Appendix 1. Figures
1 year ahead export demand index expectations (Blue line) vs actual export demand index realizations (red line). The export demand index is a combination of U.S. GDP growth and an exogenous AR(1) process with news shocks. Forecasts of U.S. GDP growth comes from the U.S. VAR block.
Values above (below) zero represents positive (negative) 1-year ahead news shocks on investment specific technology process. The blue line is a log-trend line.
Appendix 2. Data and Definitions
Adolfson, M., S. Laseen, J. Lindé, and L. Svensson, 2014, “Monetary Policy Trade-offs in an Open-Economy DSGE Model”, Journal of Economic Dynamics and Control, Volume 42, pp. 33–49.
Barsky, R., A Justiniano, and L. Melosi, 2014, “The Natural Rate and its Usefulness for Monetary Policy Making”, American Economic Review, Volume 104, Issue 7, pp. 37–43.
Campbell, J.Y., and J.H. Cochrane, 1999, “By Force of Habit: A Consumption-Based Explanation of Aggregate Stock Market Behavior”, The Journal of Political Economy, Volume 107, Issue 2, pp. 205–251.
Chetwin, W., and A. Wood, 2013, “Neutral Interest Rates in the Post-Crisis Period”, Reserve Bank of New Zealand Analytical Note Series No. 2013/07 (Wellington: Reserve Bank of New Zealand).
International Monetary Fund (IMF) (2014), World Economic Outlook April, 2014, “Prospective on Global Real Interest Rates,” Research Department paper (Washington).
Jaimovich, N., and S. Rebelo, 2009, “Can News about the Future Drive the Business Cycle?”, American Economic Review, Volume 99, Issue 4, pp. 1097–1118.
Justiniano, A., and B. Preston, 2010, “Monetary Policy and Uncertainty in an Empirical Small Open-Economy Model”, Journal of Applied Econometrics, Volume 25, Issue 1, pp. 93–128.
Laubach, T., and J. Williams, 2003, “Measuring the Natural Rate of Interest” Review of Economics and Statistics, Volume 85, Issue 4, pp. 1063–1070.
Poloz, S. 2014. “The Legacy of the Financial Crisis: What we know, and what we don’t.” Speech to the Canadian Council for Public-Private Partnerships (CCPPP), Toronto, Ontario, 3 November.
Mendes, R., 2014, “The Neutral Rate of Interest in Canada”, Bank of Canada Discussion paper No. 2014–5 (Ottawa: Bank of Canada).
Wilkins, C. 2014, “Monetary Policy and the Underwhelming Recovery.” Speech to the CFA Society Toronto, Toronto, Ontario, 22 September.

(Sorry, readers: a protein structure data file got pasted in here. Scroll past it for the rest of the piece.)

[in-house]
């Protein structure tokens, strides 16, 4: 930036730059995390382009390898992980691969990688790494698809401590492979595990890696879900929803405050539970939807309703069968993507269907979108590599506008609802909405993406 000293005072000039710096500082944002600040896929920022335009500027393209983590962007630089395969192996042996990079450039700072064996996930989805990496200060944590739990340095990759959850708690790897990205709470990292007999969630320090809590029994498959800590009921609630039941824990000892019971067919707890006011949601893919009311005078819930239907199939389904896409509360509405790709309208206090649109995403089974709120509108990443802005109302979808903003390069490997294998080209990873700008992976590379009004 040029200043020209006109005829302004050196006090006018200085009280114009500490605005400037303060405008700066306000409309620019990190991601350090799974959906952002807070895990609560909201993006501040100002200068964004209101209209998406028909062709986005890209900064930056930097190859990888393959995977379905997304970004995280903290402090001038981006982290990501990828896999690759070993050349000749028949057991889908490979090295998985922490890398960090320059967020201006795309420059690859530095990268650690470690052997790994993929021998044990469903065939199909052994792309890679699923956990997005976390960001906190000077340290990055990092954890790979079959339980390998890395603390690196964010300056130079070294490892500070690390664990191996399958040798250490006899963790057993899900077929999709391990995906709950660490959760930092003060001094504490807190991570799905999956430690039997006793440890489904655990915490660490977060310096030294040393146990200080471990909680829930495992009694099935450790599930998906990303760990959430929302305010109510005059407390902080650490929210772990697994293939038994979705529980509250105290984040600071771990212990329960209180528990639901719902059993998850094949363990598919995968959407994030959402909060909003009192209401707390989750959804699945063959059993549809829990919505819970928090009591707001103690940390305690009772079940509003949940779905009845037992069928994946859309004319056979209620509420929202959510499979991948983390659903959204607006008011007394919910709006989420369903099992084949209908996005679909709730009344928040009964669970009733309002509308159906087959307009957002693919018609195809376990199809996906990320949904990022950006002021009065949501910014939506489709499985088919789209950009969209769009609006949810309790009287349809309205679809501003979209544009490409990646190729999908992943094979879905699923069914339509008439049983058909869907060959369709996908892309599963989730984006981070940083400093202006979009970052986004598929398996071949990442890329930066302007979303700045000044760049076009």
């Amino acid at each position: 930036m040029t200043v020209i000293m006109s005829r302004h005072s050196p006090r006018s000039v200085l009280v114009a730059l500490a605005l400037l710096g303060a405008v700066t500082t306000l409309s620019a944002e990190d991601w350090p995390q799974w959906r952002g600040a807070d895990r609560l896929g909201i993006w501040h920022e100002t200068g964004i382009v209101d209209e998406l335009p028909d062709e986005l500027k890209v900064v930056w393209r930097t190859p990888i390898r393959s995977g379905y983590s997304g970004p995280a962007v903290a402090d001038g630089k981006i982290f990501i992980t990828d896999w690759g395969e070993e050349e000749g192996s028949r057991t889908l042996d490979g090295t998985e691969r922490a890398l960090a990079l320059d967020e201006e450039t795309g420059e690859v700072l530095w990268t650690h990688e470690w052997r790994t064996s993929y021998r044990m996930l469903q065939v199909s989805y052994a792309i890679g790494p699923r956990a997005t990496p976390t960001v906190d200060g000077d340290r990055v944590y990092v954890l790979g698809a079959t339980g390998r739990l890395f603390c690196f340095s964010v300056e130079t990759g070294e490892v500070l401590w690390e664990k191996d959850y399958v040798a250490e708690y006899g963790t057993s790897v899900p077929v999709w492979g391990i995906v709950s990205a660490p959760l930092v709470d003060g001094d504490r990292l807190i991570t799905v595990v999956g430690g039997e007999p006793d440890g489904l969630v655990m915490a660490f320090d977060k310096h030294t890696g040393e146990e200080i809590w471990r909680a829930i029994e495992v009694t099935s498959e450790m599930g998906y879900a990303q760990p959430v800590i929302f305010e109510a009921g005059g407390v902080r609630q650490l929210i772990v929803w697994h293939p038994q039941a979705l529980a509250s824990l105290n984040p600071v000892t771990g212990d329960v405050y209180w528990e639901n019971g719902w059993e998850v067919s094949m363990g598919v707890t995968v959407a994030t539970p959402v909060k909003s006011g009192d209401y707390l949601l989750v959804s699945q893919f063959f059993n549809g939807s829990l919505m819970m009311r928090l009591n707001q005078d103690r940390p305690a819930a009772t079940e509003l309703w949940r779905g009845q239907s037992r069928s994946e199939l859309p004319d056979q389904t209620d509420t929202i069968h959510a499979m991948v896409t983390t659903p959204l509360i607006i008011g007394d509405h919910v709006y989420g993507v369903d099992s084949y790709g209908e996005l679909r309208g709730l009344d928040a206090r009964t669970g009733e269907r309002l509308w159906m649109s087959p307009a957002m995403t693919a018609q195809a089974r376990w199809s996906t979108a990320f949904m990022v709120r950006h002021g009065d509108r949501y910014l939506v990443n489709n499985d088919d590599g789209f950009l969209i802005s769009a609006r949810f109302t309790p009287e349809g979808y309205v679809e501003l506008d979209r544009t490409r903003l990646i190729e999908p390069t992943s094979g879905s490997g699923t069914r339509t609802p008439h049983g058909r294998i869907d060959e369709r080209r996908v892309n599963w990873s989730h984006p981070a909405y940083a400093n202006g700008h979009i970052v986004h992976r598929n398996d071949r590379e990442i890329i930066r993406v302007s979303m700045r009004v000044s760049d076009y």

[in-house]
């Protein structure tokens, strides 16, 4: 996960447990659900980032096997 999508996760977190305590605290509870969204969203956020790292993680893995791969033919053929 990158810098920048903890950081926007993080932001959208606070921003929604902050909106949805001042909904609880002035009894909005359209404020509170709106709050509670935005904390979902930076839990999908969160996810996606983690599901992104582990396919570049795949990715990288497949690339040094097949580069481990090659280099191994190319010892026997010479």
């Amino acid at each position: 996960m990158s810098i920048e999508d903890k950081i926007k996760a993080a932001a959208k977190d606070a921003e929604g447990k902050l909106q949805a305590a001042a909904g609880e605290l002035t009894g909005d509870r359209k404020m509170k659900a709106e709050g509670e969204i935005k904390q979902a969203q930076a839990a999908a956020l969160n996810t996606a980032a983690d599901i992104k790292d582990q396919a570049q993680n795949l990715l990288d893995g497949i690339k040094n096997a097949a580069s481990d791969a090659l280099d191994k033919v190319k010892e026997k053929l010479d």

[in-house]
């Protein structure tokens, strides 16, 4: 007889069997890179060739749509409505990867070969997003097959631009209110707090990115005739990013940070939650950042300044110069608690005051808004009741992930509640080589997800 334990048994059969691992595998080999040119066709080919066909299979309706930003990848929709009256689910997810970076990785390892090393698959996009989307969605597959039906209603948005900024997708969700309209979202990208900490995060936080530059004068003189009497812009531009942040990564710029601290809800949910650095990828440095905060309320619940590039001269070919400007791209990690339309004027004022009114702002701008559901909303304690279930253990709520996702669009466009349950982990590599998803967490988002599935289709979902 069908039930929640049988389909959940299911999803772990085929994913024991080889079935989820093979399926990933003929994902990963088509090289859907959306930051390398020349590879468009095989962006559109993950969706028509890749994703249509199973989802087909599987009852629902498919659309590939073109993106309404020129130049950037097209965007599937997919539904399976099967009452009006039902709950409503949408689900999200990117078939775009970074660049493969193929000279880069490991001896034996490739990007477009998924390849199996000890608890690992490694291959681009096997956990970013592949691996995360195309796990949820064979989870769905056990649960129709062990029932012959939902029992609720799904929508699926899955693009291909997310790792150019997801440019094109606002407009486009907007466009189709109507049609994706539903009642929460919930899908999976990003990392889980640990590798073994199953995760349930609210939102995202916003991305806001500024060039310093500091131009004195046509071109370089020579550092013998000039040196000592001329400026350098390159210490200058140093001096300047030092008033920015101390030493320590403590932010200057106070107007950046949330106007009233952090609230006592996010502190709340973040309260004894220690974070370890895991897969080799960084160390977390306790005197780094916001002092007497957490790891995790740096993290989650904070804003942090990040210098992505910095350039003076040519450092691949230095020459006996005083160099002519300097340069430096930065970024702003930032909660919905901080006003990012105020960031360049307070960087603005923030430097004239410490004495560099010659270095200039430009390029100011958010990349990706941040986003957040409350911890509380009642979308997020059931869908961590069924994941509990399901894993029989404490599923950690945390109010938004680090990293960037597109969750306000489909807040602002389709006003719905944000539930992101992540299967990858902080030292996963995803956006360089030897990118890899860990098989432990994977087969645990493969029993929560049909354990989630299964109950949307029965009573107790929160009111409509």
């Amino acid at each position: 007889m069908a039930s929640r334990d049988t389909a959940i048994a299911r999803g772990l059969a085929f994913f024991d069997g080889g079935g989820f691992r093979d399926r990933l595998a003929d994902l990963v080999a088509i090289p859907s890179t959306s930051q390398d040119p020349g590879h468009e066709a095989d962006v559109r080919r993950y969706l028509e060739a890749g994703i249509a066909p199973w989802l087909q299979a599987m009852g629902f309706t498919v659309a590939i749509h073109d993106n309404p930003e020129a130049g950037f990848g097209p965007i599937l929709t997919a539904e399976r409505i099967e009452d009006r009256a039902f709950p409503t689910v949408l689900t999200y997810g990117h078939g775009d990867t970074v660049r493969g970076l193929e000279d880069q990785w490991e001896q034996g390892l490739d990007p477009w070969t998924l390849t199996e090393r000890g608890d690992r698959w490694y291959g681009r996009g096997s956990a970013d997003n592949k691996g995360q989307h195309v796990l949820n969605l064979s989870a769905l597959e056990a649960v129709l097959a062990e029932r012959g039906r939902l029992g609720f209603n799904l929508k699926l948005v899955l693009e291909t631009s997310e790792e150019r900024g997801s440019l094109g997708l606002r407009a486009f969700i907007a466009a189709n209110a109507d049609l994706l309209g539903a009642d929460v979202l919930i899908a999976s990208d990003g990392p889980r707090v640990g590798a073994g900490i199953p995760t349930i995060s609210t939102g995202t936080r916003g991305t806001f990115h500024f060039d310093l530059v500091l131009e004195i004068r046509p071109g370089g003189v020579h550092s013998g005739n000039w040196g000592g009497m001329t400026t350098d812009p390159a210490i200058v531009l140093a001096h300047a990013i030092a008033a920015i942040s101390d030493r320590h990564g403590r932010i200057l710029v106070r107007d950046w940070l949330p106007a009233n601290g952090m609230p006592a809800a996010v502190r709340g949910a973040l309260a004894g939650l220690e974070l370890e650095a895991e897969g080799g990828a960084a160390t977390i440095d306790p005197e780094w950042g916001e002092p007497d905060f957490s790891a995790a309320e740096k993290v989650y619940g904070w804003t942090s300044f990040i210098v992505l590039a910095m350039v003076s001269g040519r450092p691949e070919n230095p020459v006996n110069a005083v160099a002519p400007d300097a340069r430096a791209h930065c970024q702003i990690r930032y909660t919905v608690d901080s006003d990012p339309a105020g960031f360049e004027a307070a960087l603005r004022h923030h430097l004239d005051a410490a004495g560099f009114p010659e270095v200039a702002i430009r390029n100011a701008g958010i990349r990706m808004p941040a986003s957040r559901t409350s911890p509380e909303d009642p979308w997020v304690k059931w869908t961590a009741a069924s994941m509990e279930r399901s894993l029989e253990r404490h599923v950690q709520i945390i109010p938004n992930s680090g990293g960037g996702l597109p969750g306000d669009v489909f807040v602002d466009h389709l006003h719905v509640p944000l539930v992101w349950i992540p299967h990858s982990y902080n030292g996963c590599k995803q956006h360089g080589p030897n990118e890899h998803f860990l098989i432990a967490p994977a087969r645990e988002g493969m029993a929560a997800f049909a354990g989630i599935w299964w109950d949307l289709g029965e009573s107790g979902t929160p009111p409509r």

Prepared by Andrea Pescatori (WHD).
We will use the terms neutral and natural rate of interest interchangeably even though it is not appropriate to associate the term ‘neutral’ to an allocation of resources. This subtle difference between the two terms is, however, immaterial in the current context.
This range for medium-term neutral rates is in line with the Bank of Canada’s estimates obtained using several different approaches (see Mendes, 2014).
The natural rate is best described by the following popular citation: “There is a certain rate of interest on loans which is neutral in respect to commodity prices […] This is necessarily the same as the rate of interest which would be determined by supply and demand if no use were made of money and all lending were effected in the form of real capital goods” (Wicksell, 1898).
In relation to the literature, the most recent work that similarly adopts our definition of the neutral rate is Barsky and others (2014) for the United States. A seminal contribution, even though it relies on a more reduced-form backward-looking approach, is Laubach and Wiliams (2003).
This is particularly useful to understand the U.S. Federal Reserve’s decision to embark on unconventional monetary policy measures in the aftermath of the crisis: even though interest rates were at historically low levels, there was the clear perception that monetary policy was actually tight on the base of a substantially negative neutral rate.
Indeed, having the policy rate equal to the (nominal) neutral rate is a necessary but not sufficient condition for having both inflation and output gap stabilized around their desired levels.
A detailed description of the model and its estimation is available from the author upon request.
Physical capital and labor can be freely reallocated across firms.
The introduction of the Bank of Canada’s output gap reduces the risk that misspecification in the determination of the output gap affects the monetary policy reaction function.
See Jaimovich and Rebelo (2009), among many, for a description of the role of news shocks in driving business cycle.
A balanced-growth path requires using an inter-temporal elasticity of substitution of one.
The smoothed estimate of a variable x exploits all the available information in the sample; it is, thus, given by ETxt for t = 1, …, T.
The Canadian observable variables are the 3-month Treasury bill yield, CPI inflation, 1-year inflation expectations, GDP growth (excluding inventories, natural gas and oil), business investment growth, and non-energy export growth.
From a normative standpoint, Poloz (2014) argues that in the absence of this significant monetary stimulus in both Canada and the United States the output gap would have widened substantially.
Non-energy export expectations are a combination of the 4-quarter ahead U.S.-VAR forecast and news shocks on export demand.
We do not identify U.S. shocks specifically, so movements in U.S. rates will come along with the typical movements in output and inflation.
In the short run, exchange rate movements and the shock to the UIP allow Canadian and U.S. interest rates to deviate. In the long-run, however, the exchange rate is assumed to be constant. An interest rate differential arises only because of a non-zero, long-run net-foreign-asset position.
The estimates of the neutral rate abstract from the contribution of the oil sector to output growth which would likely mildly underestimate (overestimate) the neutral rate during the oil boom (bust) periods.